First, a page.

Transport Studies in Bacterial Membrane Vesicles

Science  06 Dec 1974:
Vol. 186, Issue 4167, pp. 882-892
DOI: 10.1126/science.186.4167.882


The use of bacterial membrane vesicles as an experimental system for the study of active transport has been discussed. Vesicles are prepared from osmotically sensitized bacteria, and consist of osmotically intact, membranebound sacs without internal structure. They retain litle or no cytoplasm. Under appropriate conditions, these vesicles catalyze the transport of a variety of solutes at rates which are comparable, in many cases, to those of intact cells. Two general types of transport systems have been elucidated in the vesicle system: (i) group translocation systems which catalyze vectorial covalent reactions; and (ii) respirationlinked transport systems that catalyze the active transport of a whole range of metabolites against an electrochemical or osmotic gradient.

In E. coli membrane vesicles, the respiration-linked transport systems are coupled primarily to the oxidation of D-lactate to pyruvate, catalyzed by a flavin-linked, membrane-bound D-lactate dehydrogenase which has been purified to homogeneity. Electrons derived from D-lactate or certain artificial electron donors are transferred to oxygen by means of a membrane-bound respiratory chain, and respiration is coupled to active transport within a segment of the respiratory chain between the primary dehydrogenase and cytochrome. bl. The great majority of the individual membrane vesicles in the population catalyze active transport, and the generation or hydtolysis of ATP is not involved. Under anaerobic conditions, fumarate or nitrate can be utilized in place of oxygen as terminal electron acceptors. With the exception that D-lactate is not always the most effective electron donor for active transport, vesicles prepared from a number of other organisms catalyze transport in a similar manner.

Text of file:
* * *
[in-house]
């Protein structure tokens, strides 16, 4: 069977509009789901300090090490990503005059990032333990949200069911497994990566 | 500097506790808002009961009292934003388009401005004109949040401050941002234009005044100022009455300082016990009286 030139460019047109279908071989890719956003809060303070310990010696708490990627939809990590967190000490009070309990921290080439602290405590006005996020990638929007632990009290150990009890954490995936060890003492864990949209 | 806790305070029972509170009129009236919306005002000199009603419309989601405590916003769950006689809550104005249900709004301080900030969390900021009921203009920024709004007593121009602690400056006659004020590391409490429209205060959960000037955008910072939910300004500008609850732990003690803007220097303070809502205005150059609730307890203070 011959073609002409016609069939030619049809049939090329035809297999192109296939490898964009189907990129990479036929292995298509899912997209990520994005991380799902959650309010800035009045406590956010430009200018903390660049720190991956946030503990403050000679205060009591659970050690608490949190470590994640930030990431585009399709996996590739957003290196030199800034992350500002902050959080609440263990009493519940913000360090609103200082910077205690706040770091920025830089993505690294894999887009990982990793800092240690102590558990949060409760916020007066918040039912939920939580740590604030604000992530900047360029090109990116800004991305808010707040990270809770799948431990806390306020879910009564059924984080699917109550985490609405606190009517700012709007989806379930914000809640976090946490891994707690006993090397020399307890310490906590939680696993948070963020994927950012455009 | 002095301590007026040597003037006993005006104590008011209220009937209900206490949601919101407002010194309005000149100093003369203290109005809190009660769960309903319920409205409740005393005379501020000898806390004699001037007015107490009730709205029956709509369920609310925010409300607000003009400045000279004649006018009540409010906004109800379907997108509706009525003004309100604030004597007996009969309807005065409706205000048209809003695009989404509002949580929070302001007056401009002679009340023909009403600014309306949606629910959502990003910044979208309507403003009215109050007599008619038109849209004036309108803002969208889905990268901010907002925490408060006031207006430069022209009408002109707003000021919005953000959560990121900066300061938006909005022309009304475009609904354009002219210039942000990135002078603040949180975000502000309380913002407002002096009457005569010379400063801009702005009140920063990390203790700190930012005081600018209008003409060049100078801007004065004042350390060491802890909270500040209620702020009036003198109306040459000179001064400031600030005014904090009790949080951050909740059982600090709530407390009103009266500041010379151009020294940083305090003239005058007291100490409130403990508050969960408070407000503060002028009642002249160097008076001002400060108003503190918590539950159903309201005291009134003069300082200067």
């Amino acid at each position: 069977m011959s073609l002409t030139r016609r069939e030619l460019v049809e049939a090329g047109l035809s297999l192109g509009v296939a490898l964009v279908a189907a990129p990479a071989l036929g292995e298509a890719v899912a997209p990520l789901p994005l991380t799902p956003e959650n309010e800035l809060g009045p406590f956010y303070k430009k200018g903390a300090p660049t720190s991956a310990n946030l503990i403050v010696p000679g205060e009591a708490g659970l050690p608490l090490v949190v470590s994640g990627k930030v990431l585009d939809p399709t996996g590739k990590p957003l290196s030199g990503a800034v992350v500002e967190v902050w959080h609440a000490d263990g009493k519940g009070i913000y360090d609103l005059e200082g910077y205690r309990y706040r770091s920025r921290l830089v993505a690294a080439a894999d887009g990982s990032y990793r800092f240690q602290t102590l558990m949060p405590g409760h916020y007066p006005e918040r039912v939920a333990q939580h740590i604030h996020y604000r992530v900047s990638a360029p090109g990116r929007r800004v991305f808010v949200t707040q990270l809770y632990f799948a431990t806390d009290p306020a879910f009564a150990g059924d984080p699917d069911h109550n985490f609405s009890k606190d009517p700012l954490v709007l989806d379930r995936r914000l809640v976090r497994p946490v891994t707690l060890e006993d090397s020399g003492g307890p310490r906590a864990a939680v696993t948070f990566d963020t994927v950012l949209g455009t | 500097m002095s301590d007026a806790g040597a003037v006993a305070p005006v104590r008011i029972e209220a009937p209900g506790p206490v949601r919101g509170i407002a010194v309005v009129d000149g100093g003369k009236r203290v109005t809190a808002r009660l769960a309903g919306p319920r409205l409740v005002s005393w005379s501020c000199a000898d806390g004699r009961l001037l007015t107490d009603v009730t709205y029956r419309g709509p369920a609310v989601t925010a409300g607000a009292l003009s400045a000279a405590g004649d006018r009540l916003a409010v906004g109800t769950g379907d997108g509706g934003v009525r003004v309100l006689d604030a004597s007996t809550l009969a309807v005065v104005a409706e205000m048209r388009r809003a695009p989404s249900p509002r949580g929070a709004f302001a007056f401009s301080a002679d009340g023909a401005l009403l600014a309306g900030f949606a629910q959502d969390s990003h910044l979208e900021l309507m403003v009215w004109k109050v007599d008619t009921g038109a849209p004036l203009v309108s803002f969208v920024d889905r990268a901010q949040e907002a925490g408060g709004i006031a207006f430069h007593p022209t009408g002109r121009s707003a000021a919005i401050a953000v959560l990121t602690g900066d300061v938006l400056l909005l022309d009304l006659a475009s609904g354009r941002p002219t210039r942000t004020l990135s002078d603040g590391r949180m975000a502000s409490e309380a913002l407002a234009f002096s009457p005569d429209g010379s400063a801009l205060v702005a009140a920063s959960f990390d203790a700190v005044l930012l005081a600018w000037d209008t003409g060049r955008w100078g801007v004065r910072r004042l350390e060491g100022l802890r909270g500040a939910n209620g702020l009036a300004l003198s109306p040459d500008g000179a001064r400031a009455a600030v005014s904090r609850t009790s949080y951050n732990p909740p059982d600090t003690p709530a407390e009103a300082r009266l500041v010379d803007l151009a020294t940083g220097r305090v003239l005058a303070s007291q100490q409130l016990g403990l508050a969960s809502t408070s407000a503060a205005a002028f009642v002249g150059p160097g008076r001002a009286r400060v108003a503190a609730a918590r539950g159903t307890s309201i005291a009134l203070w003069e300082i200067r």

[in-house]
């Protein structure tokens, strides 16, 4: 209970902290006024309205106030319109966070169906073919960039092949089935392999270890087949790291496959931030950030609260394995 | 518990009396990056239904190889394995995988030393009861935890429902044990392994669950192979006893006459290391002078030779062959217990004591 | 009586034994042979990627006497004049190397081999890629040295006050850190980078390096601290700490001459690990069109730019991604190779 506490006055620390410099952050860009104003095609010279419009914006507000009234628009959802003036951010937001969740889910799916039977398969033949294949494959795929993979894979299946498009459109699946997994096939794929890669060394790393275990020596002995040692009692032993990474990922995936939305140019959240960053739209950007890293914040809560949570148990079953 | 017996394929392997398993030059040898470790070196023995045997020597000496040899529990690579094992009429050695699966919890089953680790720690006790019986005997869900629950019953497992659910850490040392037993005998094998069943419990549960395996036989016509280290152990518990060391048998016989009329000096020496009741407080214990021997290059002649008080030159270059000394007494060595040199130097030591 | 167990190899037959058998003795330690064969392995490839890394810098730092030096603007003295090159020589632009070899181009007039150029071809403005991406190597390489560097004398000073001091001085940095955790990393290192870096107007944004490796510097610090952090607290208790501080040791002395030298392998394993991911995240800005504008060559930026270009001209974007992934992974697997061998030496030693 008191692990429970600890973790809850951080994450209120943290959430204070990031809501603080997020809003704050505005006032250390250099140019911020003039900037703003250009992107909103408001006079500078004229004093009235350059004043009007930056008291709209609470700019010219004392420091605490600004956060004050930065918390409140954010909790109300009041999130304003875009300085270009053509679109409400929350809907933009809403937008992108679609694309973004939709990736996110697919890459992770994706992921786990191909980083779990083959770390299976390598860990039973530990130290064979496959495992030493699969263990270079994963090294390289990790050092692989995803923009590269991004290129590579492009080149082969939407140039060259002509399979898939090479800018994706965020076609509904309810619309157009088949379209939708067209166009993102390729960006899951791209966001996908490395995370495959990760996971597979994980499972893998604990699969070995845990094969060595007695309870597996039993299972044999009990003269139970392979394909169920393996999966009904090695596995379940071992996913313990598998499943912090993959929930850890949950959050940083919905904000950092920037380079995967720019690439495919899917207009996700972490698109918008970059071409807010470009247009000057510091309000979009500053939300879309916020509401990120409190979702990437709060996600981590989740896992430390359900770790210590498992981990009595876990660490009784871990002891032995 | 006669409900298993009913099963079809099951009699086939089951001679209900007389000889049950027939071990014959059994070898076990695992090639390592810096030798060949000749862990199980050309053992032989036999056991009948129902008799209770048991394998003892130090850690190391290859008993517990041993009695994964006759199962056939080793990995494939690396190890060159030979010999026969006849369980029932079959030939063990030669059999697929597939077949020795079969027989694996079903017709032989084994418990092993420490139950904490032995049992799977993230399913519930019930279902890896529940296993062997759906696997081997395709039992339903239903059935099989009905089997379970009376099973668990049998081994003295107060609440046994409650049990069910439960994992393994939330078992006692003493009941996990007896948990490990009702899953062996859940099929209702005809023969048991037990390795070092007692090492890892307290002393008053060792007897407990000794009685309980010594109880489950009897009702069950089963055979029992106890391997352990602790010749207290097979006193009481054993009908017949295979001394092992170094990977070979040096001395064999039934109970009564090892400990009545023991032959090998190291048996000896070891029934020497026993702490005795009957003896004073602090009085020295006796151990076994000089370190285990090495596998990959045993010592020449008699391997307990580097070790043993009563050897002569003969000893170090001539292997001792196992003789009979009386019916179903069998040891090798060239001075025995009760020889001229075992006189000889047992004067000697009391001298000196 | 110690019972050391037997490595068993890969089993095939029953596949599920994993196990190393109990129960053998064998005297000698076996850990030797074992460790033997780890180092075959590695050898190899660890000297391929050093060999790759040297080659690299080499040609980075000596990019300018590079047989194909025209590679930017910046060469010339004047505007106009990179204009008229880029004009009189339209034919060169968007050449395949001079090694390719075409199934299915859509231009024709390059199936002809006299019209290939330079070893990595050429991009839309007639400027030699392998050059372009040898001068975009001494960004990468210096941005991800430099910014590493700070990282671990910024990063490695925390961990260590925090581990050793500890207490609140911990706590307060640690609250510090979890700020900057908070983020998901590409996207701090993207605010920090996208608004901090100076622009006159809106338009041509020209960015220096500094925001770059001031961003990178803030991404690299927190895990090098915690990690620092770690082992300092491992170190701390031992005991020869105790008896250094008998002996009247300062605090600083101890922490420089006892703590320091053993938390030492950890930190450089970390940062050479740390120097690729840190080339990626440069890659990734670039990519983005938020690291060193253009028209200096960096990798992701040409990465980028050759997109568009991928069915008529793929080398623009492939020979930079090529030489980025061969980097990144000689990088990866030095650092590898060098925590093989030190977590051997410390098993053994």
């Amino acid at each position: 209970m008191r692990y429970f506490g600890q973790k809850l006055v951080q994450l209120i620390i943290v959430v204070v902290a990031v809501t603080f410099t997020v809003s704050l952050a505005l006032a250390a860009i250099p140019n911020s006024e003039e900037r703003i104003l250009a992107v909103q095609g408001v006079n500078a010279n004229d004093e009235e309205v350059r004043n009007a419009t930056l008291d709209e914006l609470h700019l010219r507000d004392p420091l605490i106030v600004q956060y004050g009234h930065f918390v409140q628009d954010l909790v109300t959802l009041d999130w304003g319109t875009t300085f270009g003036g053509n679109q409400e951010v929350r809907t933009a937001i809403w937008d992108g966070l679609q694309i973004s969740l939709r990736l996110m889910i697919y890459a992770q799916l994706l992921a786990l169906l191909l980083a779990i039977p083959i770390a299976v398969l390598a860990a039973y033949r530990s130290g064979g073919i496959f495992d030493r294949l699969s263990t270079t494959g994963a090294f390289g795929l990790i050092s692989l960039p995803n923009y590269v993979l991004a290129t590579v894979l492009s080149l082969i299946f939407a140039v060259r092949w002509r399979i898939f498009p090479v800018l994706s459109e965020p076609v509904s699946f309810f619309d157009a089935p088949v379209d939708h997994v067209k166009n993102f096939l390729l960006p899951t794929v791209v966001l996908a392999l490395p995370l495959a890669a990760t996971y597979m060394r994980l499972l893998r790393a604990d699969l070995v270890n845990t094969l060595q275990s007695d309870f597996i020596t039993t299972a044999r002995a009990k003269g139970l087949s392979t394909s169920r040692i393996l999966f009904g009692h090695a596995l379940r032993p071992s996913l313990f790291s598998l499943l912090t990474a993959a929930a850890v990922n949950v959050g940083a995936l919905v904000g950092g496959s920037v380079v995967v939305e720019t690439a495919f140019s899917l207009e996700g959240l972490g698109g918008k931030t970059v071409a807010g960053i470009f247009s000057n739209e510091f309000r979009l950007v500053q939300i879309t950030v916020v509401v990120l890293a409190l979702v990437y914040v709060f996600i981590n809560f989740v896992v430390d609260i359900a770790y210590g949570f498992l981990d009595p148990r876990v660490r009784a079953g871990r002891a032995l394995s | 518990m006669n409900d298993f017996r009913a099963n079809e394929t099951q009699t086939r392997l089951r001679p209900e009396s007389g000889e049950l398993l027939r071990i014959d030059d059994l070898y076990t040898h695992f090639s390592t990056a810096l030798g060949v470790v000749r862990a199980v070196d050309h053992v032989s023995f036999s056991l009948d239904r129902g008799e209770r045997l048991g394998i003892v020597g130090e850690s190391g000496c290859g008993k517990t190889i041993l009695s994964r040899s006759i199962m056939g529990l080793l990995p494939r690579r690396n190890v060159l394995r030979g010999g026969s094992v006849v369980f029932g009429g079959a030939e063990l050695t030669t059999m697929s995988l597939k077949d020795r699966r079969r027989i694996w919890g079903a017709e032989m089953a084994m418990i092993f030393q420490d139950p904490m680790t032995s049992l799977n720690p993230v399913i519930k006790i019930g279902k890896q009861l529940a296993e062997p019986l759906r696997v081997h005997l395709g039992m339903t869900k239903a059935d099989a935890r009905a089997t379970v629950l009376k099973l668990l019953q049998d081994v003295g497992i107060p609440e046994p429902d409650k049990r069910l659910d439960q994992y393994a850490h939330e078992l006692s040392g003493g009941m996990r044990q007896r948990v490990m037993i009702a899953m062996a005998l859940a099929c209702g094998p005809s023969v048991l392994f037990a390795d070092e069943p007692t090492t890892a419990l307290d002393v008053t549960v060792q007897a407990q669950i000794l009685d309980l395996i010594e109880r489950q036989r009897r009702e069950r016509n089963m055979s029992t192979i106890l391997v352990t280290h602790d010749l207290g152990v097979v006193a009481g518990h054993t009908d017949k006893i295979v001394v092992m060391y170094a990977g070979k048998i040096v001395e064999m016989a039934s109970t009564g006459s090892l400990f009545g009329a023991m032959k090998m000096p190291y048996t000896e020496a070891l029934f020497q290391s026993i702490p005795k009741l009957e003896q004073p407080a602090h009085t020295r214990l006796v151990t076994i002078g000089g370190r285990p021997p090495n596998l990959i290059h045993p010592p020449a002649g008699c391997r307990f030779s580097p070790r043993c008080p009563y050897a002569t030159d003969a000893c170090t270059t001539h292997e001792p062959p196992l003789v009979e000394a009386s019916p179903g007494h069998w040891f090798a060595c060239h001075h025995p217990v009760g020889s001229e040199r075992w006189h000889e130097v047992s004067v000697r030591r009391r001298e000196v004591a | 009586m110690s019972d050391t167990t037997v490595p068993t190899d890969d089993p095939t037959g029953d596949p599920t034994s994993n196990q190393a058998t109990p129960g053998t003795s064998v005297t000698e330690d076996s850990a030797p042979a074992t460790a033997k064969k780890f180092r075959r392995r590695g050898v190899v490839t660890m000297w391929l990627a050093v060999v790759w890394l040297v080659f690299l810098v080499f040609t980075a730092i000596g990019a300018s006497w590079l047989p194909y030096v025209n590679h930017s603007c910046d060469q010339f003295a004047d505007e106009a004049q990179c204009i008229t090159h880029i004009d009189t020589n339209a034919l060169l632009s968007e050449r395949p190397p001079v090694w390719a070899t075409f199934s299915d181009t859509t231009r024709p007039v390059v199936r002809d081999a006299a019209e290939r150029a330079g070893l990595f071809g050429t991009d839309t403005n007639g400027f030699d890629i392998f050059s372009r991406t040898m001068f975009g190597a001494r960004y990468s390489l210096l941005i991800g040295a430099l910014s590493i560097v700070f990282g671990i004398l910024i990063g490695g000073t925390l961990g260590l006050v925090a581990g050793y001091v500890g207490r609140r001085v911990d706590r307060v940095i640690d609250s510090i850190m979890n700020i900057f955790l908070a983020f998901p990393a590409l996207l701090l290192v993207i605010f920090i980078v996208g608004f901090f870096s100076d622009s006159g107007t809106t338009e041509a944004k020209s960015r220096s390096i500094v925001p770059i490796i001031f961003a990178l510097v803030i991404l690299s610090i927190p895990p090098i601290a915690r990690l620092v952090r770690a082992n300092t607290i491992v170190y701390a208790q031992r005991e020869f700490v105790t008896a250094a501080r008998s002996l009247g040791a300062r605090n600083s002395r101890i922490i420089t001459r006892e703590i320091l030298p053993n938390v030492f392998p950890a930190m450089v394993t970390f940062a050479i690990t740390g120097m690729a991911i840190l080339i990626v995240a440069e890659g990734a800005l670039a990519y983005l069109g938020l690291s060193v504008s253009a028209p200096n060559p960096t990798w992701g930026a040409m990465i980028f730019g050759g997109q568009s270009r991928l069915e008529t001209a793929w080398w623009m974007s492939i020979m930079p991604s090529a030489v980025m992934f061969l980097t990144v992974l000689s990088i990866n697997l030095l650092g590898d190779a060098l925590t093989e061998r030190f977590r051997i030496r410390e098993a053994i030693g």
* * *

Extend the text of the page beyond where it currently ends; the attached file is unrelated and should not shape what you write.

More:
Fluorescent dansylgalactosides are useful molecular probes of active transport in the vesicle system. These compounds are competitive inhibitors of β-galactoside transport, but are not transported themselves. Fluorescence studies indicate that the lac carrier protein constitutes approximately 3 to 6 percent of the total membrane protein, and that it is not accessible to the external medium unless the membrane is "energized." Thus, energy is coupled to one of the initial steps in the transport process. Studies with a photoaffinity-labeled galactoside provide independent support for this conclusion.

When membrane vesicles prepared from a D-lactate dehydrogenase mutant of E. coli are treated with D-lactate dehydrogenase, the enzyme binds to the vesicles and they regain the capacity to catalyze D-lactate oxidation and D-lactate-dependent active transport. The maximal specific transport activity obtained in the reconstituted system is similar in magnitude to that of wildtype vesicles. Titration studies with dansylgalactoside demonstrate that there is at least a seven- to eightfold excess of lac carrier protein relative to D-lactate dehydrogenase. Evidence is presented indicating that the enzyme is bound to the inner surface of native membrane vesicles and to the outer surface of reconstituted vesicles, and that the flavin coenzyme moiety is critically involved in binding.

Possible mechanisms of respirationlinked active transport are discussed.